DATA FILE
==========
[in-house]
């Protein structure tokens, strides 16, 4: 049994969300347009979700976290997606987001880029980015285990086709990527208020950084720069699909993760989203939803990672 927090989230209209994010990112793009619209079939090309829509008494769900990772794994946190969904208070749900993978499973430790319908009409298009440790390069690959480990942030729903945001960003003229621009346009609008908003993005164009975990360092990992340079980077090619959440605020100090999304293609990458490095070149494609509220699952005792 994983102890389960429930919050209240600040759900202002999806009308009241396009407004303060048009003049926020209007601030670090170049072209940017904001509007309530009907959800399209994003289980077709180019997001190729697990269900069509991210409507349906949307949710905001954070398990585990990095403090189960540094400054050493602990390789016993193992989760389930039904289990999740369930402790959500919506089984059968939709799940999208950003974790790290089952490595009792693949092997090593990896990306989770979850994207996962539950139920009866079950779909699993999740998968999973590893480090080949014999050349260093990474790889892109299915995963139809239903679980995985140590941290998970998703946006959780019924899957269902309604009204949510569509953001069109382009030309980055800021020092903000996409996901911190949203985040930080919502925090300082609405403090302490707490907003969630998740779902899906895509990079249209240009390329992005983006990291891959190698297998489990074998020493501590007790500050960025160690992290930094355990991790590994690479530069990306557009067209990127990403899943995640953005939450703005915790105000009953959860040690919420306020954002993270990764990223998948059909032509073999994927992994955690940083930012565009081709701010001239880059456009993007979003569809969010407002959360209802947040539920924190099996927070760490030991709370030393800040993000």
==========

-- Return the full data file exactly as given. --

[in-house]
């Protein structure tokens, strides 16, 4: 049994969300347009979700976290997606987001880029980015285990086709990527208020950084720069699909993760989203939803990672 927090989230209209994010990112793009619209079939090309829509008494769900990772794994946190969904208070749900993978499973430790319908009409298009440790390069690959480990942030729903945001960003003229621009346009609008908003993005164009975990360092990992340079980077090619959440605020100090999304293609990458490095070149494609509220699952005792 994983102890389960429930919050209240600040759900202002999806009308009241396009407004303060048009003049926020209007601030670090170049072209940017904001509007309530009907959800399209994003289980077709180019997001190729697990269900069509991210409507349906949307949710905001954070398990585990990095403090189960540094400054050493602990390789016993193992989760389930039904289990999740369930402790959500919506089984059968939709799940999208950003974790790290089952490595009792693949092997090593990896990306989770979850994207996962539950139920009866079950779909699993999740998968999973590893480090080949014999050349260093990474790889892109299915995963139809239903679980995985140590941290998970998703946006959780019924899957269902309604009204949510569509953001069109382009030309980055800021020092903000996409996901911190949203985040930080919502925090300082609405403090302490707490907003969630998740779902899906895509990079249209240009390329992005983006990291891959190698297998489990074998020493501590007790500050960025160690992290930094355990991790590994690479530069990306557009067209990127990403899943995640953005939450703005915790105000009953959860040690919420306020954002993270990764990223998948059909032509073999994927992994955690940083930012565009081709701010001239880059456009993007979003569809969010407002959360209802947040539920924190099996927070760490030991709370030393800040993000």